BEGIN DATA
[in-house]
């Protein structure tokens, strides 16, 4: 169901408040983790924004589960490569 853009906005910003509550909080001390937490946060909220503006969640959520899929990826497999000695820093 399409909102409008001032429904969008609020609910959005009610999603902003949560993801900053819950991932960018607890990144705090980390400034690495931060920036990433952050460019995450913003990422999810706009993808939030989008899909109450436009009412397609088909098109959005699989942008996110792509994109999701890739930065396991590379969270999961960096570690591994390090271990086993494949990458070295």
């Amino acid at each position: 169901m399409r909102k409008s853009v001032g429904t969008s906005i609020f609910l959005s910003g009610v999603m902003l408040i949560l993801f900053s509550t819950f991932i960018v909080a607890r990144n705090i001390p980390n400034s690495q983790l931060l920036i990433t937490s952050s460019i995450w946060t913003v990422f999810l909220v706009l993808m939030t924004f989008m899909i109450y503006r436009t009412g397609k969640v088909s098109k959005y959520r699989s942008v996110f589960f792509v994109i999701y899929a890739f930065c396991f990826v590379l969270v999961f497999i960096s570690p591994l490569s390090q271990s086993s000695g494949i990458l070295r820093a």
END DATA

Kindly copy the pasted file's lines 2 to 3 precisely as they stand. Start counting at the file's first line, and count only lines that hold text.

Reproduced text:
């Protein structure tokens, strides 16, 4: 169901408040983790924004589960490569 853009906005910003509550909080001390937490946060909220503006969640959520899929990826497999000695820093 399409909102409008001032429904969008609020609910959005009610999603902003949560993801900053819950991932960018607890990144705090980390400034690495931060920036990433952050460019995450913003990422999810706009993808939030989008899909109450436009009412397609088909098109959005699989942008996110792509994109999701890739930065396991590379969270999961960096570690591994390090271990086993494949990458070295």
């Amino acid at each position: 169901m399409r909102k409008s853009v001032g429904t969008s906005i609020f609910l959005s910003g009610v999603m902003l408040i949560l993801f900053s509550t819950f991932i960018v909080a607890r990144n705090i001390p980390n400034s690495q983790l931060l920036i990433t937490s952050s460019i995450w946060t913003v990422f999810l909220v706009l993808m939030t924004f989008m899909i109450y503006r436009t009412g397609k969640v088909s098109k959005y959520r699989s942008v996110f589960f792509v994109i999701y899929a890739f930065c396991f990826v590379l969270v999961f497999i960096s570690p591994l490569s390090q271990s086993s000695g494949i990458l070295r820093a």